Clinical Question: Can novice emergency medicine resident physician sonographers accurately identify B-lines in undifferentiated dyspnea patients to diagnose acute heart failure after a 30-minute training course?
Reference: Chiem AT, et al. Comparison of expert and novice sonographers’ performance in focused lung ultrasonography in dyspnea (FLUID) to diagnose patients with acute heart failure syndrome. AEM April 2015
Population: Sixty-six EM resident physicians from one inner-city ED with over 100,000 annual visits assessing patients >18 years old presenting with chief complaint of dyspnea.
Exclusion criteria included attending physician perspective that dyspnea due to cause other than CHF, incarcerated individuals, patients who were pregnant, on dialysis, on positive pressure ventilation, or receiving nebulizer treatment, or too ill to provide written consent. Non-English speaking patients were also excluded.
Intervention: Bedside ultrasound by EM resident assessing for three or more B-lines using eight-zone thoracic ultrasound on thoracic exam preset and curvilenear transducer. All EM residents received 30-minute lecture on technique and recognition of sonographic B-lines by the ED director of ultrasonography.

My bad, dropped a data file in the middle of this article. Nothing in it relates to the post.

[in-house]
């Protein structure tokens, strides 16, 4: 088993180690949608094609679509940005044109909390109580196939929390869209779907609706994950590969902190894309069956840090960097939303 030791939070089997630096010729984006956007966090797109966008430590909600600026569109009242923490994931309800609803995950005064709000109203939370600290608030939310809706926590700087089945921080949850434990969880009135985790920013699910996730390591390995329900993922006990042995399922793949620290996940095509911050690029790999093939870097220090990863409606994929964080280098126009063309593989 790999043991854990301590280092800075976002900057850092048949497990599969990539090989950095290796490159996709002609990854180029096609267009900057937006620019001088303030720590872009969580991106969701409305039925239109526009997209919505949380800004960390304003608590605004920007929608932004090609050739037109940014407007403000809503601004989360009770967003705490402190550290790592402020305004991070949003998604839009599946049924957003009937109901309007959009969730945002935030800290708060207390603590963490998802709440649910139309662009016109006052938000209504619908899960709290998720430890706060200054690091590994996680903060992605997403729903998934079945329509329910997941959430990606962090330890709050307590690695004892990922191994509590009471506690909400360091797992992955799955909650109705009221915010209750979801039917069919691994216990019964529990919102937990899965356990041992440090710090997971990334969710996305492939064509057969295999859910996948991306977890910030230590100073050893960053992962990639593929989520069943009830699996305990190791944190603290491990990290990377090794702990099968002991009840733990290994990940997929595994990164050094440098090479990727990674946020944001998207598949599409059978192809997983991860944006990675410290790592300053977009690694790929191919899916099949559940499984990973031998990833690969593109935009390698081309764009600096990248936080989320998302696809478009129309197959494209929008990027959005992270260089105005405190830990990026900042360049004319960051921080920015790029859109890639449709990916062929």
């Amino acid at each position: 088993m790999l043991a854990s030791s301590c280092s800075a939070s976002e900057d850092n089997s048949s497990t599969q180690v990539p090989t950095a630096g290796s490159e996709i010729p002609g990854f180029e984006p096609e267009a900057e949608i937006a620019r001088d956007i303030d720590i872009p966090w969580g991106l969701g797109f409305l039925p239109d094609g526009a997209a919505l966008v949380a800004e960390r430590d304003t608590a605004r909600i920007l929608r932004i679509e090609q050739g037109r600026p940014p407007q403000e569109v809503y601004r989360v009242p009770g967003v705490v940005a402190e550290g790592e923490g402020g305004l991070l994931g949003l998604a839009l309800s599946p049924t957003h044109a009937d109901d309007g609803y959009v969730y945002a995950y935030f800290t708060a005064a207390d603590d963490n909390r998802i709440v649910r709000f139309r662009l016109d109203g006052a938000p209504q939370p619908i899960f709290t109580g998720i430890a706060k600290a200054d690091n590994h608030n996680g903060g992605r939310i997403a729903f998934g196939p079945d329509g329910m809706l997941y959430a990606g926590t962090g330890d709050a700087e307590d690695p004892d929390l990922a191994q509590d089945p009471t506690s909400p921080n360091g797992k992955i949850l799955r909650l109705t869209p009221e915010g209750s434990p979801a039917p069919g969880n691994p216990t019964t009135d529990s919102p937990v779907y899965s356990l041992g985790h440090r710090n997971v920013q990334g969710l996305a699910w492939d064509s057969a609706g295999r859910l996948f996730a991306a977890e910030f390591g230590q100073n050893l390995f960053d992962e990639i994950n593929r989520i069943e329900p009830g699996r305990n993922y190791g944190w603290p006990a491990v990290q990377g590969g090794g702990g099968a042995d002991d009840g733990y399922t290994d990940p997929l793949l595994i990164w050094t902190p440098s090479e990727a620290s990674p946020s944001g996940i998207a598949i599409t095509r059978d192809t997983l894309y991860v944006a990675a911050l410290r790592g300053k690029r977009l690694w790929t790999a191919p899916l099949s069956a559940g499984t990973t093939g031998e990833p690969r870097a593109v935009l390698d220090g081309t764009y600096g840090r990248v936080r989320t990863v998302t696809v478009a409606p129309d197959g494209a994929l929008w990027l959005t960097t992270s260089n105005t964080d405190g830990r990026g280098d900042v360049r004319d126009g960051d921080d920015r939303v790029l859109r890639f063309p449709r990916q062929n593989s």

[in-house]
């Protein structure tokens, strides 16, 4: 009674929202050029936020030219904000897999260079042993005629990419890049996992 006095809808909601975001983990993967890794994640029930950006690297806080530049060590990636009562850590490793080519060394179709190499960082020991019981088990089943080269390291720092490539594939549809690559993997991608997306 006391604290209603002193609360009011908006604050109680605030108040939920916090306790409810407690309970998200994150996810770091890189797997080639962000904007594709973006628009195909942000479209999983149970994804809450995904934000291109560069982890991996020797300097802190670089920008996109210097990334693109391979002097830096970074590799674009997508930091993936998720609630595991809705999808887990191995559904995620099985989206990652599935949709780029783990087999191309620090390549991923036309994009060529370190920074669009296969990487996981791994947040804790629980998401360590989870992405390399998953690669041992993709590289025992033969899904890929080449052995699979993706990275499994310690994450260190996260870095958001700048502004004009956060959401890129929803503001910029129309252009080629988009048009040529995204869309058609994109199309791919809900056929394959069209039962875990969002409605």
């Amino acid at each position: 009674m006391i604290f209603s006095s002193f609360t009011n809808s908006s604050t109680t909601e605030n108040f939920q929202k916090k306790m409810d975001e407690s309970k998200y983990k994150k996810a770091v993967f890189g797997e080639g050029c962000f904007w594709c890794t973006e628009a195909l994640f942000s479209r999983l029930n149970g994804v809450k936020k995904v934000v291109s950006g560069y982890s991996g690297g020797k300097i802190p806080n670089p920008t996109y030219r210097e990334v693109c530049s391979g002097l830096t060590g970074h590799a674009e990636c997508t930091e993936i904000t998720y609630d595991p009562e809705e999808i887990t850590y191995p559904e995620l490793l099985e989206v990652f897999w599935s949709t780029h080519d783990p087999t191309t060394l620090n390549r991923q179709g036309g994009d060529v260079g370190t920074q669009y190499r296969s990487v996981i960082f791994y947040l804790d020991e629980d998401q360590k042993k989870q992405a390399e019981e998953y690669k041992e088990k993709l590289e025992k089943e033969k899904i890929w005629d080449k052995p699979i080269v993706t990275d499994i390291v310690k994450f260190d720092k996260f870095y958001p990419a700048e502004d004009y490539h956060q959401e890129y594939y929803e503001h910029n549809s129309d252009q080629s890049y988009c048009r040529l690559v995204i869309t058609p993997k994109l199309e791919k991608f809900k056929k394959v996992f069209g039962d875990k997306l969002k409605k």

Comparison: No comparison group
Primary Outcome: Diagnostic accuracy (sensitivity, specificity, positive/negative likelihood ratio, positive/negative predictive value) of novice sonographers to identify B-lines by bedside ultrasound compared with an expert sonographer.
Secondary Outcome: Diagnostic accuracy of both novice and expert sonographers’ interpretation of ultrasound B-lines to diagnose acute heart failure syndrome, using two independent expert’s chart review as the criterion standard.
Author’s Conclusions: Inexperienced sonographers can identify sonographic B-lines with greater than 80% sensitivity and specificity as compared to an expert sonographer after a brief tutorial. Lung ultrasonography has fair predictive value for pulmonary edema from acute heart failure in the hands of both novice and expert sonographers.
Quality Checklist for Diagnostic Trials:
The clinical problem is well defined. Yes – Bedside exam is inaccurate and often unreliable for the diagnosis of CHF as the etiology of acute undifferentiated dyspnea in ED patients.
The study population represents the target population that would normally be tested for the condition (ie no spectrum bias). Yes
The study population included or focused on those in the ED. Yes
The study patients were recruited consecutively (ie no selection bias). No